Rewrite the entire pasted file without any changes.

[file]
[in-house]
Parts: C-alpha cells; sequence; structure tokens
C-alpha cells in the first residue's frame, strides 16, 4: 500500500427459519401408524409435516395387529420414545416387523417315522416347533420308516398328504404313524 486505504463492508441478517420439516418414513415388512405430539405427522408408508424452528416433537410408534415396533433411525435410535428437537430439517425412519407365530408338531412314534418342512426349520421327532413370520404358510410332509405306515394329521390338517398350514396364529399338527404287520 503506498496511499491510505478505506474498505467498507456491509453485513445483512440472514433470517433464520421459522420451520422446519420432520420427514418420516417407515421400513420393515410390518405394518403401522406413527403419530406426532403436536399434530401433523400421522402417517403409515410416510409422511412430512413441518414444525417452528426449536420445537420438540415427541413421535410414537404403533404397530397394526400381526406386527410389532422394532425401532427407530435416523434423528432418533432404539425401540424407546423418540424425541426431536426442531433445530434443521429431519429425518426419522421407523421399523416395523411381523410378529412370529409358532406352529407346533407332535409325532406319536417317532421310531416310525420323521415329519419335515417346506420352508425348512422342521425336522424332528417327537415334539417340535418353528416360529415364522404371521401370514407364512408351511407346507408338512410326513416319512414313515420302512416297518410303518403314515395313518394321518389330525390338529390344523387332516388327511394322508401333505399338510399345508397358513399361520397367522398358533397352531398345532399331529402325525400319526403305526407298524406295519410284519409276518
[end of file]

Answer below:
[in-house]
Parts: C-alpha cells; sequence; structure tokens
C-alpha cells in the first residue's frame, strides 16, 4: 500500500427459519401408524409435516395387529420414545416387523417315522416347533420308516398328504404313524 486505504463492508441478517420439516418414513415388512405430539405427522408408508424452528416433537410408534415396533433411525435410535428437537430439517425412519407365530408338531412314534418342512426349520421327532413370520404358510410332509405306515394329521390338517398350514396364529399338527404287520 503506498496511499491510505478505506474498505467498507456491509453485513445483512440472514433470517433464520421459522420451520422446519420432520420427514418420516417407515421400513420393515410390518405394518403401522406413527403419530406426532403436536399434530401433523400421522402417517403409515410416510409422511412430512413441518414444525417452528426449536420445537420438540415427541413421535410414537404403533404397530397394526400381526406386527410389532422394532425401532427407530435416523434423528432418533432404539425401540424407546423418540424425541426431536426442531433445530434443521429431519429425518426419522421407523421399523416395523411381523410378529412370529409358532406352529407346533407332535409325532406319536417317532421310531416310525420323521415329519419335515417346506420352508425348512422342521425336522424332528417327537415334539417340535418353528416360529415364522404371521401370514407364512408351511407346507408338512410326513416319512414313515420302512416297518410303518403314515395313518394321518389330525390338529390344523387332516388327511394322508401333505399338510399345508397358513399361520397367522398358533397352531398345532399331529402325525400319526403305526407298524406295519410284519409276518